Sen. Byrd's indictment

July 21, 2004|By Jules Witcover

WASHINGTON -- Democratic Sen. Robert C. Byrd of West Virginia, routinely dismissed by his colleagues as if he were some embarrassing old uncle hidden in the attic, has broken loose again.

The 86-year-old part-time country fiddler has written a scorching appraisal of President Bush and his pre-emptive invasion of Iraq titled Losing America: Confronting a Reckless and Arrogant Presidency. It confirms the old tiger as Congress' staunchest and most outspoken defender of the Constitution.

Mr. Byrd's book embellishes the familiar scolding he administered to the president in the run-up to the war. Then he would wave the little volume of the Constitution in his breast pocket as he spoke and reminded the Senate of Article I, Section 8, empowering Congress (and nobody else) to "declare war."

At the outset of his new book, Mr. Byrd quotes the 2000 candidate Bush: "Let us reject the blinders of isolationism, just as we refuse the crown of empire. Let us not dominate others with our power -- or betray them with our indifference. And let us have an American foreign policy that reflects American character. The modesty of true strength. The humility of real greatness. This is the strong heart of America. And this will be the spirit of my administration."

Then Mr. Byrd observes: "It is hard to believe that the man who said those words is the same man who now sits in the White House."

As the Senate's constitutional expert, Mr. Byrd nags at other members of Congress for rolling over for Mr. Bush's resolution authorizing the use of force in Iraq. Beyond that, he chastises them for swallowing whole the president's doctrine of pre-emption, which has escaped any serious congressional review to date.

After the terrorist attacks of 9/11, Mr. Byrd writes, "stark and sweeping, the new `Bush Doctrine' turned the heat up in an already nervous world, taking us straight to the `doctrine of pre-emption,' and that was swampy soil indeed."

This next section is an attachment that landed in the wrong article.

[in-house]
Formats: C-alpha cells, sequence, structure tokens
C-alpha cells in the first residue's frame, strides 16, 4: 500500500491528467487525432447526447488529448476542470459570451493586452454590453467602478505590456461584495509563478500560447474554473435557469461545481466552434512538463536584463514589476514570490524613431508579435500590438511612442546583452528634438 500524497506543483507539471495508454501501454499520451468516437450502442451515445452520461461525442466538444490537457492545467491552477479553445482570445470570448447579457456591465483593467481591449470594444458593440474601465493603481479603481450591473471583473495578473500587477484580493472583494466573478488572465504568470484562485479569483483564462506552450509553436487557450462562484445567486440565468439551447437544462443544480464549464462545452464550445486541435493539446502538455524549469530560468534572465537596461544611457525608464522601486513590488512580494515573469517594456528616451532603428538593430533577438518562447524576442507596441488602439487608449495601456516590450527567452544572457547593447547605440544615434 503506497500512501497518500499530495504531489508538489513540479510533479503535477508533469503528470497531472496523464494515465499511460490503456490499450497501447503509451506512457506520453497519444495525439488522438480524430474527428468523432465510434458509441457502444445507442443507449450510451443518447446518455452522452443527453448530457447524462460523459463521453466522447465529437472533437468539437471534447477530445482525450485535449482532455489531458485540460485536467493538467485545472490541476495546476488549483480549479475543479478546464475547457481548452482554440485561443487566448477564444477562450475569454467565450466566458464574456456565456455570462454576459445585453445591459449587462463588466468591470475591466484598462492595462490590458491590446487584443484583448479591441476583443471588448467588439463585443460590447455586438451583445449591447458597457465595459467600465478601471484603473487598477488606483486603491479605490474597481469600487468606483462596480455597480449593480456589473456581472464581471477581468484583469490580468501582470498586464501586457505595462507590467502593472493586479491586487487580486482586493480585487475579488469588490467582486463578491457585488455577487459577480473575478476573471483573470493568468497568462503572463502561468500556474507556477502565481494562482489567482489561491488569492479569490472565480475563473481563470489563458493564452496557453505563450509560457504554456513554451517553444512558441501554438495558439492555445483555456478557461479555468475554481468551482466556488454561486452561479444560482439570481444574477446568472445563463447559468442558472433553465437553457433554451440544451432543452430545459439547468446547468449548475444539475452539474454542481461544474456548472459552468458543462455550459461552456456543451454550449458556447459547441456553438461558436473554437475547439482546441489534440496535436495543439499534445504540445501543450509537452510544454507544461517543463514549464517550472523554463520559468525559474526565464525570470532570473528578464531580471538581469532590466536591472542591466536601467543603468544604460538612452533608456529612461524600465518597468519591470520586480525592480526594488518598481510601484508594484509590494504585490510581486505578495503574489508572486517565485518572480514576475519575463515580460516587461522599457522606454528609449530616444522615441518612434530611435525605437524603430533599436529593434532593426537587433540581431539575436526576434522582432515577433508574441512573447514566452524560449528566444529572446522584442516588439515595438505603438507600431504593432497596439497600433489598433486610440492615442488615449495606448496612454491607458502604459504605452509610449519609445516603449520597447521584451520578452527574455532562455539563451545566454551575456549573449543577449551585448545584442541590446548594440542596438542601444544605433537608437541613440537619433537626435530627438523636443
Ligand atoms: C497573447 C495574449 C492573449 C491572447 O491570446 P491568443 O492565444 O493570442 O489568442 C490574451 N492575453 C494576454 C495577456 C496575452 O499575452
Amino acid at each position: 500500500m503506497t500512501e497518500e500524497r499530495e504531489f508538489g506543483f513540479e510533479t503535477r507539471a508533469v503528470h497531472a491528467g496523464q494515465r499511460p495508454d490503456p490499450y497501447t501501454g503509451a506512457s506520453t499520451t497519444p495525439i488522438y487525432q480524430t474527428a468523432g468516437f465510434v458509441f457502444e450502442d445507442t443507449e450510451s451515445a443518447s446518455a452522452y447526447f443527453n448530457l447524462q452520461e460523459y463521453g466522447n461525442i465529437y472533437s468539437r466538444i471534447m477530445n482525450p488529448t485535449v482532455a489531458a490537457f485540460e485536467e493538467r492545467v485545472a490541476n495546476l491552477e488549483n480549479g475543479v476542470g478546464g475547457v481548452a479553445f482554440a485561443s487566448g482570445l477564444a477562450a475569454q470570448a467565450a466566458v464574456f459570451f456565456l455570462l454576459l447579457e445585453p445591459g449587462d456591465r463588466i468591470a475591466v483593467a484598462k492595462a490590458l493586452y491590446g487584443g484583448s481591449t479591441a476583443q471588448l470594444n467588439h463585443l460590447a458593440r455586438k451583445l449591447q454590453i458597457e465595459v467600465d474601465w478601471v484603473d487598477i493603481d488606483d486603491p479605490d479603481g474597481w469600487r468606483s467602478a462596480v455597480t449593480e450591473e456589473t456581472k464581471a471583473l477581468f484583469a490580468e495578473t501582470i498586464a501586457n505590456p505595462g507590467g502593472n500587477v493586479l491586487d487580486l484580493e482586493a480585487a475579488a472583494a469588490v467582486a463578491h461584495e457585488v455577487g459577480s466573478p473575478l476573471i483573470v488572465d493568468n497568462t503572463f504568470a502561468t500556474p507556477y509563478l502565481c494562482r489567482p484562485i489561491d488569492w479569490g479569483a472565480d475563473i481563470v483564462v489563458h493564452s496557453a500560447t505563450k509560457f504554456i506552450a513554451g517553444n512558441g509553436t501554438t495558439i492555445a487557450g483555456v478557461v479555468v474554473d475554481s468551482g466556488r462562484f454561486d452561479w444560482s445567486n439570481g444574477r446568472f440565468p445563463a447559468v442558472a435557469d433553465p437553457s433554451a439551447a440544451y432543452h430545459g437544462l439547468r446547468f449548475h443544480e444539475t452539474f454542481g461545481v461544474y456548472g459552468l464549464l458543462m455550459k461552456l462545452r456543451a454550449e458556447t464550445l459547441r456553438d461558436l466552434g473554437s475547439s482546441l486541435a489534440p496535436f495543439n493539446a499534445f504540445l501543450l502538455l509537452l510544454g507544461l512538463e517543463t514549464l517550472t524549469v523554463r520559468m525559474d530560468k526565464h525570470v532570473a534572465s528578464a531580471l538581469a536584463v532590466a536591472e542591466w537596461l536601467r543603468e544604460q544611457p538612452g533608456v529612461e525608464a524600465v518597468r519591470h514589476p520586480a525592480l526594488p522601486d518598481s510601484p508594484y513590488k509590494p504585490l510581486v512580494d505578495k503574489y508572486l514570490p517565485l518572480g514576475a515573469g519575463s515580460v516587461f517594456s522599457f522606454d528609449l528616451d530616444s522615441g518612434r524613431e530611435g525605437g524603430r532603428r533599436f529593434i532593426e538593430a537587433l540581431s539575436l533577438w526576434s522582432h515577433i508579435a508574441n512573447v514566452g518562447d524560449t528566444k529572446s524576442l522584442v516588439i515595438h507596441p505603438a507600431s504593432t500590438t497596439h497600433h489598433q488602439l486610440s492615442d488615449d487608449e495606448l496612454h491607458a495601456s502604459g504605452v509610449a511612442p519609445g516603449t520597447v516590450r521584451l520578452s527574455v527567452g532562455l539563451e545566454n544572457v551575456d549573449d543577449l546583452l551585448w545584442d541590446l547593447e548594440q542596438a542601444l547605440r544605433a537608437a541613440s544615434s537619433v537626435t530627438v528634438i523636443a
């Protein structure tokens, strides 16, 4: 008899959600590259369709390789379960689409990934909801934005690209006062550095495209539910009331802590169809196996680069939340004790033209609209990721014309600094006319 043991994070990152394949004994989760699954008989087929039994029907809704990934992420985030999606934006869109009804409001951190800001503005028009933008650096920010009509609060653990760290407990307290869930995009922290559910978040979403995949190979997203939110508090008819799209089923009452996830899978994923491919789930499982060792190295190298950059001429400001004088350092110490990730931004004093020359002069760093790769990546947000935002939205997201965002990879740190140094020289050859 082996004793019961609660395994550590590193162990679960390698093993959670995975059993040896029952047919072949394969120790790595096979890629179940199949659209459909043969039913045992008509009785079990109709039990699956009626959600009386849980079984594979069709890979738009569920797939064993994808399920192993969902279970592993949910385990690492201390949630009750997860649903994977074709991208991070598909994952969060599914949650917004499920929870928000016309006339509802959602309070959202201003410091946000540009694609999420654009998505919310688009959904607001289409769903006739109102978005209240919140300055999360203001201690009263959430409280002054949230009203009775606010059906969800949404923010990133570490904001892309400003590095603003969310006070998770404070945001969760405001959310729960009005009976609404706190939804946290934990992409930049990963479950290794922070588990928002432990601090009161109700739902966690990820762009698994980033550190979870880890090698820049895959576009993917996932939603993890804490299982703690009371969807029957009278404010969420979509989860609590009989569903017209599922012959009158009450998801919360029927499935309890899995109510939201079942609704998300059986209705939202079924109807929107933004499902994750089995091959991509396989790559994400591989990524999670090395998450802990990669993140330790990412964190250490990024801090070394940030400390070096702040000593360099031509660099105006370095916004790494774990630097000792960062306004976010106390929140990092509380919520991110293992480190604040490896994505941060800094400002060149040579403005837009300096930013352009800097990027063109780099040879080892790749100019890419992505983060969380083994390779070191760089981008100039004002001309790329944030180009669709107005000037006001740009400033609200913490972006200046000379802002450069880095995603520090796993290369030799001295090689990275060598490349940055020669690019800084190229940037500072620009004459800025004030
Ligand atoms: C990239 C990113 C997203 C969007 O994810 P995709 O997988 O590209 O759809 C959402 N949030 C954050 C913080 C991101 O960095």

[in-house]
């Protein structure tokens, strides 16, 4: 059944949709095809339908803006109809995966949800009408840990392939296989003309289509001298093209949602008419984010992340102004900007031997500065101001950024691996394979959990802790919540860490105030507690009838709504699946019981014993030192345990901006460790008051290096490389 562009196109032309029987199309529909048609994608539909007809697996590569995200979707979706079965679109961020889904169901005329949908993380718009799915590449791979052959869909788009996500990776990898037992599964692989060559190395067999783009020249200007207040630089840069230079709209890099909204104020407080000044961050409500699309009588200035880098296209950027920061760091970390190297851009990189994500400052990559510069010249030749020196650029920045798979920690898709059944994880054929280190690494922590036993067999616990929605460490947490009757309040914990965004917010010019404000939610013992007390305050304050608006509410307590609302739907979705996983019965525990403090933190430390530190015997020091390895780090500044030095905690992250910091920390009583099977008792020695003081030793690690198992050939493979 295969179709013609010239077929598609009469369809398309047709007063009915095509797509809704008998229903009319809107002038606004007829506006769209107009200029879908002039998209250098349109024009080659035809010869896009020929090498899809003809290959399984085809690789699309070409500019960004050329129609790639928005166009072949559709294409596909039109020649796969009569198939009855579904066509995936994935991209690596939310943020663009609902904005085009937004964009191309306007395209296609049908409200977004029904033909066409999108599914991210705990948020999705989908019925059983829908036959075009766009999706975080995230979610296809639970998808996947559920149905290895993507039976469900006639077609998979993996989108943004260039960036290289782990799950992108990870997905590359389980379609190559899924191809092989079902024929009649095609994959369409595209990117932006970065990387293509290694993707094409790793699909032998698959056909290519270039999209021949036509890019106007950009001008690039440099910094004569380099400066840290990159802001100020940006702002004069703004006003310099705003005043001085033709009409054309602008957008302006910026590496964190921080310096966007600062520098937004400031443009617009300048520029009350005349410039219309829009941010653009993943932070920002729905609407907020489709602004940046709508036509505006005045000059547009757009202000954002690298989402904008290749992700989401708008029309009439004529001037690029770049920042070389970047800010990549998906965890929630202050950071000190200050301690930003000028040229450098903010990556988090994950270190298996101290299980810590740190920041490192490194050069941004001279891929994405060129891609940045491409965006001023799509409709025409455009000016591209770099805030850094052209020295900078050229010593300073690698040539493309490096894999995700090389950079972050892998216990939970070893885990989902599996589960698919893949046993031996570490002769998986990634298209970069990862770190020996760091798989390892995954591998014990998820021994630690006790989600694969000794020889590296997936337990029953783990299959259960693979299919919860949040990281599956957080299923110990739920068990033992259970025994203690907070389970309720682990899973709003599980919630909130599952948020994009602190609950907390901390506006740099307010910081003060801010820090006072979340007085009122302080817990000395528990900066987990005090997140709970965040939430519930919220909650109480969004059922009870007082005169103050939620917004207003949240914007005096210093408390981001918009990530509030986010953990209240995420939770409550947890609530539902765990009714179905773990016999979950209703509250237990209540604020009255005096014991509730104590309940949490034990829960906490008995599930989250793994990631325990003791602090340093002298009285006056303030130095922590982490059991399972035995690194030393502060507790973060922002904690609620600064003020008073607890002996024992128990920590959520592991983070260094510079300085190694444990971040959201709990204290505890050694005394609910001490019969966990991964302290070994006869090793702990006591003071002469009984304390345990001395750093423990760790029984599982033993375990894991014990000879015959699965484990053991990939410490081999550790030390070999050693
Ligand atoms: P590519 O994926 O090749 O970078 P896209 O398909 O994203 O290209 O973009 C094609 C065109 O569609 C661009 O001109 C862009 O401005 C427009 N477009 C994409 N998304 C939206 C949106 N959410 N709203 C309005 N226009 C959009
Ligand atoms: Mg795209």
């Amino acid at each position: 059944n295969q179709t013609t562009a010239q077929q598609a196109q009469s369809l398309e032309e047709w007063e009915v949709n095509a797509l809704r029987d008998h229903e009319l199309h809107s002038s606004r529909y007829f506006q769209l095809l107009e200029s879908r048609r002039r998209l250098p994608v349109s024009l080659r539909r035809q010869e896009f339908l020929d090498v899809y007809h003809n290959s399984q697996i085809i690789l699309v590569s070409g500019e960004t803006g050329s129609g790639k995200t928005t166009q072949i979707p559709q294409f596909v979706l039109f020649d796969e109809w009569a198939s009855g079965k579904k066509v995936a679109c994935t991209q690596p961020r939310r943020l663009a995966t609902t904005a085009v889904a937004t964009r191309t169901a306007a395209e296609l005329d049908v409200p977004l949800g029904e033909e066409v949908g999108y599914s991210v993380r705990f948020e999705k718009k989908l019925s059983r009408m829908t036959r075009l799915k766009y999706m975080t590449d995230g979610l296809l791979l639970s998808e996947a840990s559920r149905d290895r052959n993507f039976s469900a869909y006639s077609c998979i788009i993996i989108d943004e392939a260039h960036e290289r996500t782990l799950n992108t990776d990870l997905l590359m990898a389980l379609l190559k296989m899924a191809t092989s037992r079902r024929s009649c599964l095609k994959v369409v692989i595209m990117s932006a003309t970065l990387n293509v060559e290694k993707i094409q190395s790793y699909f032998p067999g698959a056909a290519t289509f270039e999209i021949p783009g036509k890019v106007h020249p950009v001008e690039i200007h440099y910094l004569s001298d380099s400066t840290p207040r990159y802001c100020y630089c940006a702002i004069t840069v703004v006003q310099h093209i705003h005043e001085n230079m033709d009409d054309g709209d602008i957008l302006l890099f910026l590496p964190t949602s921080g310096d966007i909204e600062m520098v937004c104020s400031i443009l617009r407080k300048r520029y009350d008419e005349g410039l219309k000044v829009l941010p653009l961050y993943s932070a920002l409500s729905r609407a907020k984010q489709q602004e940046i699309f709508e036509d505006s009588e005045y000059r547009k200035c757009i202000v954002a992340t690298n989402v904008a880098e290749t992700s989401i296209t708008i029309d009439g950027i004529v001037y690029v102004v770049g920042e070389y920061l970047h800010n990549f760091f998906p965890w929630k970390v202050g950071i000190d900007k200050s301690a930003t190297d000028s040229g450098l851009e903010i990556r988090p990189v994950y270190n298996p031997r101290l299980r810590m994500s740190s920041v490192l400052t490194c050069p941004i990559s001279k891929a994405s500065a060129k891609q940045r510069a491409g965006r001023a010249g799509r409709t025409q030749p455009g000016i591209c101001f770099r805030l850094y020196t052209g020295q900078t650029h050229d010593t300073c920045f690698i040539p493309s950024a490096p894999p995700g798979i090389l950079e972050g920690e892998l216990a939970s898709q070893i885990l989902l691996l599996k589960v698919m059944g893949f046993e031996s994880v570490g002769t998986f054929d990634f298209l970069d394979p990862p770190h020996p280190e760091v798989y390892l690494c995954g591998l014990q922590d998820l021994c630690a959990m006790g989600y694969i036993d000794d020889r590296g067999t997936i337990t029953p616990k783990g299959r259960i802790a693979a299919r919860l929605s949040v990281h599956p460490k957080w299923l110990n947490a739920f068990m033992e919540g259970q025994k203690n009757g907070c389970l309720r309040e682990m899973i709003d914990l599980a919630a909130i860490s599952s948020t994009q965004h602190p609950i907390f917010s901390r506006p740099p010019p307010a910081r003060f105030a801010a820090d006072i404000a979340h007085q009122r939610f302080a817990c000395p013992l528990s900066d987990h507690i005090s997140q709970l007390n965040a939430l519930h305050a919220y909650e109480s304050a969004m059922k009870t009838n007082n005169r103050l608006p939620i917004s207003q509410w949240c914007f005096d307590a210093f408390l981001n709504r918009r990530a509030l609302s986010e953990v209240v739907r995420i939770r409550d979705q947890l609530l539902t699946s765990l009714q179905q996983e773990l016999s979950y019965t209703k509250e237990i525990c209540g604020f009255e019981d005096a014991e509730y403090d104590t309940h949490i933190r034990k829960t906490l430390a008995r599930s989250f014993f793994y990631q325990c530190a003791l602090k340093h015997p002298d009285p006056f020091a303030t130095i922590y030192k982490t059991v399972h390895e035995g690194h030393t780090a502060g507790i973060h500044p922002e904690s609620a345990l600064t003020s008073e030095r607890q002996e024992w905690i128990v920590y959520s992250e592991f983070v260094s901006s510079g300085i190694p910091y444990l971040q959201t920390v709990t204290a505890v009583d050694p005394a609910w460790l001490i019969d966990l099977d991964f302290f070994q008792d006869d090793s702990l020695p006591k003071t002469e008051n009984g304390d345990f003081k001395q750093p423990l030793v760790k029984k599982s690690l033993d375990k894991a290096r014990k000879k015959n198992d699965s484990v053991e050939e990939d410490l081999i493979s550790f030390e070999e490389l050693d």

And in setting the nation on the course of what he called "a monumental struggle of good vs. evil," Mr. Byrd writes, "Bush's draconian `them' vs. `us,' `good' and `evil,' serves little purpose other than to divide and inflame. This is not the stuff of statecraft."

As for Mr. Bush's characterization of Iraq, Iran and North Korea as an "axis of evil," Mr. Byrd asks: "Did this administration know nothing of history? Could it not gauge the power of that word?" In casting the United States as "world supercop," the senator observes, "I do not recall anyone putting that question before the American people."

Mr. Byrd adds: "This doctrine of pre-emption claimed by Bush should have incited a major debate in the Congress and across the country. Radical, having no basis in existing law, this new foreign policy was dangerous in the extreme. ... This green and arrogant president had made a U-turn on our tradition of working with allies and exhausting diplomatic efforts. ... Our metamorphosis on the world stage from powerful, peaceful giant to swaggering Wild West bully, with little regard for cooperative agreements, sensitivities or diplomacy in general, means a different kind of world in years to come."

Mr. Bush's war resolution, he writes, "amounted to a complete evisceration of the congressional prerogative to declare war, and an outrageous abdication of responsibility to hand such unfettered discretion to this callow and reckless president. Never, in my view, had America been led by such a dangerous head of state."

As a result, Mr. Byrd says, "the power of Congress to declare war ... now lies in a tepid or dormant state."

His own Senate, Mr. Byrd says, "having handed Bush carte blanche by passing the Iraq war resolution ... wanted no more to do with the matter. It had washed its hands and taken an aspirin."

Mr. Byrd was one of only 23 senators who voted against the resolution.

Before writing this book, the senior West Virginian made more than 60 speeches on the Senate floor protesting Mr. Bush's war and was regarded by many of his colleagues as a bothersome crank. His book may well be similarly received, though he more than any of them can now say: I told you so.

Jules Witcover writes from The Sun's Washington bureau. His column appears Mondays, Wednesdays and Fridays.

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